Of cook­ing

Irish Independent - Weekend Magazine - - Interview -

Blog­ger-turned cook­book au­thor Ella Ris­bridger found more than mere plea­sure in pre­par­ing food. Strug­gling with anx­i­ety, de­pres­sion and heart­break­ing be­reave­ment, cook­ing turned out to be her sal­va­tion, writes Katy McGuin­ness

Most ‘cook­books’ writ­ten by 26-yearolds are not like Ella Ris­bridger’s Mid­night Chicken. But then most 26-year-olds are not like Ella Ris­bridger, who says that she was “born very old”. Ella has also had con­sid­er­ably more life ex­pe­ri­ence than most of her con­tem­po­raries. The ti­tle recipe, for in­stance (which is ab­so­lutely de­li­cious and I rec­om­mend highly), came about after Ella spent hours ly­ing on her kitchen floor crip­pled with anx­i­ety, won­der­ing if she would ever be able to get up, be­fore be­ing coaxed up­right by her boyfriend.

“I still love the recipe for Mid­night Chicken,” she says. “My best friend Caro­line [O’Donoghue, Ir­ish au­thor and jour­nal­ist] once asked me if I was wor­ried that I had peaked too early. ‘You will never do a chicken recipe as good as this,’ she said. ‘It’s the best chicken I’ve ever had.’ I can’t be­lieve it was me that came up with it.”

Most of us came to know Ella through her beau­ti­fully writ­ten blog, Eat­ing with My Fingers, or on Twit­ter, where she chron­i­cled her life through food in the Tiny Flat in Lon­don with John Un­der­wood, aka the Tall Man, whom she met on Twit­ter soon after she ar­rived in Lon­don to study com­par­a­tive lit­er­a­ture at uni­ver­sity at the age of 18.

John, a few years older than Ella, was di­ag­nosed with lym­phoma in 2015, and dur­ing the course of his ill­ness the cou­ple raised more than €130,000 for the An­thony Nolan Foun­da­tion, which main­tains a regis­ter of po­ten­tial trans­plant donors to match with those di­ag­nosed with blood can­cers. John died last year, just as she was fi­nal­is­ing the book.

Ella is far too smart to go along with trite apho­risms, but she’d prob­a­bly agree that learn­ing to cook — and writ­ing about learn­ing to cook — saved her life. She’s a sur­vivor of men­tal health prob­lems and a sui­cide at­tempt, all of which she writes about in Mid­night Chicken. The clue is in the book’s sub­ti­tle: (& Other Recipes Worth Liv­ing For).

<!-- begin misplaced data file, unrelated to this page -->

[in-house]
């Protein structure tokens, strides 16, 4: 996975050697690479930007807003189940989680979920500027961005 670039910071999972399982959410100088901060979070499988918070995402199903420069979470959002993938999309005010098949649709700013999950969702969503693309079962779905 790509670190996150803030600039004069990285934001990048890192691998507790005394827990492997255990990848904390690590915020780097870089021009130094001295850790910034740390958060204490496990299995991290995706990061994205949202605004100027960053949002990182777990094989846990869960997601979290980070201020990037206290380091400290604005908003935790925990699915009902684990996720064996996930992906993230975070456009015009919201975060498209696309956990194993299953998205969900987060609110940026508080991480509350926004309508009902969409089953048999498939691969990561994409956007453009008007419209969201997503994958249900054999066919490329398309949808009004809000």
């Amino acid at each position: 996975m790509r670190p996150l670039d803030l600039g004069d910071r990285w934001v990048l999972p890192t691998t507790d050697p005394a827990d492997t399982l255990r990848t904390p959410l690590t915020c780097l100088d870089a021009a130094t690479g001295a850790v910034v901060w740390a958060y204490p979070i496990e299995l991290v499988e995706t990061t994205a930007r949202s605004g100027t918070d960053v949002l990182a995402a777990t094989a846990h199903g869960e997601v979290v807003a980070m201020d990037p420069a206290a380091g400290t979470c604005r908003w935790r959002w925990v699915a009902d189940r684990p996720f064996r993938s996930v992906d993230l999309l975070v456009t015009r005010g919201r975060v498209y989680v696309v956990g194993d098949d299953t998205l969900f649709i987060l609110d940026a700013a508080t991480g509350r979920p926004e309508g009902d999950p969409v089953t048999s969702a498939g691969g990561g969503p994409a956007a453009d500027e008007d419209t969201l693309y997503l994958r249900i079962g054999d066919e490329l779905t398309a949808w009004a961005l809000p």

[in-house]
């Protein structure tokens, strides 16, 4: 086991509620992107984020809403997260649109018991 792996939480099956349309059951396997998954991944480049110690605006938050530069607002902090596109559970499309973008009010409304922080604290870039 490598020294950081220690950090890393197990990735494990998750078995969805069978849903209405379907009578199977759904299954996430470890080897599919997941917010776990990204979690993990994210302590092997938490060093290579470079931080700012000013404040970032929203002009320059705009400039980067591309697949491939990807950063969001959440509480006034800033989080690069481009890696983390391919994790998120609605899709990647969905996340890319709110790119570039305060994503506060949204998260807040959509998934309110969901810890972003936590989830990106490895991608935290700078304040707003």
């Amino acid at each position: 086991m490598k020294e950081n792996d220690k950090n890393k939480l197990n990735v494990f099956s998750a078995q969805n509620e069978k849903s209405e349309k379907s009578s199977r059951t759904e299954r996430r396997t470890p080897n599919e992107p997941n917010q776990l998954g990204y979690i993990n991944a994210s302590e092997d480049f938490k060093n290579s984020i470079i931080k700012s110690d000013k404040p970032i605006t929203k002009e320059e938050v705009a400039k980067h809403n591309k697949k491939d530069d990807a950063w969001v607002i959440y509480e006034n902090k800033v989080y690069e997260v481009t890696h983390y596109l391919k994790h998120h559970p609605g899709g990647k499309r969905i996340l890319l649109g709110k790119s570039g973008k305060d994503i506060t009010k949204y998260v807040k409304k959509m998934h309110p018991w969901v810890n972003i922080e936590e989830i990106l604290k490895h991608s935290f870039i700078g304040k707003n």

A con­di­tion of this in­ter­view is that, even though there is quite a lot about John in the book, we are not al­lowed to talk about him. Fair enough. Hav­ing shared so much on­line in the past, it now feels pru­dent to be more cir­cum­spect. “I’ve been on the in­ter­net for years,” she says. “My first web­site was when I was nine, and my friend’s dad helped us to code it. There was a chick that jumped across the top of the page be­cause it was dur­ing the Easter hol­i­days. We wrote lit­tle ar­ti­cles about what was go­ing on at school. There was one called How to Build a Den; I was very proud of it.

“These days, though, I put a blog post up only very oc­ca­sion­ally. I just don’t have the time. I’ve got to make a liv­ing, for one thing, and I’m more care­ful than I used to be about what I put up.”

She is still a pro­lific tweeter, though. Sharp, funny, kind and ex­u­ber­ant. “Twit­ter is only lit­tle blogs,” she says. “And I’m in­ca­pable of writ­ing one tweet when 30 will do. But these days I just have so many more peo­ple watch­ing what I do. When I had a hun­dred fol­low­ers, I wanted to be friends with all of them. I made ‘in real life’ friends on Twit­ter; I met John on Twit­ter. Every friend I have in Lon­don has been from a con­nec­tion that started off on Twit­ter, or their friends or friends’ friends.”

While many cook­books from au­thors in their 20s fo­cus on plant-based di­ets and ‘clean’ eat­ing, Ella’s recipes are ro­bust and demo­cratic, with no hint of di­etary is­sues. “I don’t think they are joy­less per se,” she says diplo­mat­i­cally.

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